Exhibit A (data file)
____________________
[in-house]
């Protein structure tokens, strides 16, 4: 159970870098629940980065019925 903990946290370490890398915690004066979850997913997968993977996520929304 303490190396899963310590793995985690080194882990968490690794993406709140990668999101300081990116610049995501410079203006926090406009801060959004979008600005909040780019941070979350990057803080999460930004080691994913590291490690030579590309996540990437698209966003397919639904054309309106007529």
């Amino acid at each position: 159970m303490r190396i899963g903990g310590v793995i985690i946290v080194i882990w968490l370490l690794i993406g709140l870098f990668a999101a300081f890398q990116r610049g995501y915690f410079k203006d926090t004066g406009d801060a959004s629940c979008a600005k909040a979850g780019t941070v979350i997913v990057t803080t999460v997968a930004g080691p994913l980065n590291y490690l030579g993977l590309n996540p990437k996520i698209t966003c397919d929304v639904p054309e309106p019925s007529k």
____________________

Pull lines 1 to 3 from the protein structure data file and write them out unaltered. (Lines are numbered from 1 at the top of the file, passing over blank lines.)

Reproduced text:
[in-house]
């Protein structure tokens, strides 16, 4: 159970870098629940980065019925 903990946290370490890398915690004066979850997913997968993977996520929304 303490190396899963310590793995985690080194882990968490690794993406709140990668999101300081990116610049995501410079203006926090406009801060959004979008600005909040780019941070979350990057803080999460930004080691994913590291490690030579590309996540990437698209966003397919639904054309309106007529």
């Amino acid at each position: 159970m303490r190396i899963g903990g310590v793995i985690i946290v080194i882990w968490l370490l690794i993406g709140l870098f990668a999101a300081f890398q990116r610049g995501y915690f410079k203006d926090t004066g406009d801060a959004s629940c979008a600005k909040a979850g780019t941070v979350i997913v990057t803080t999460v997968a930004g080691p994913l980065n590291y490690l030579g993977l590309n996540p990437k996520i698209t966003c397919d929304v639904p054309e309106p019925s007529k």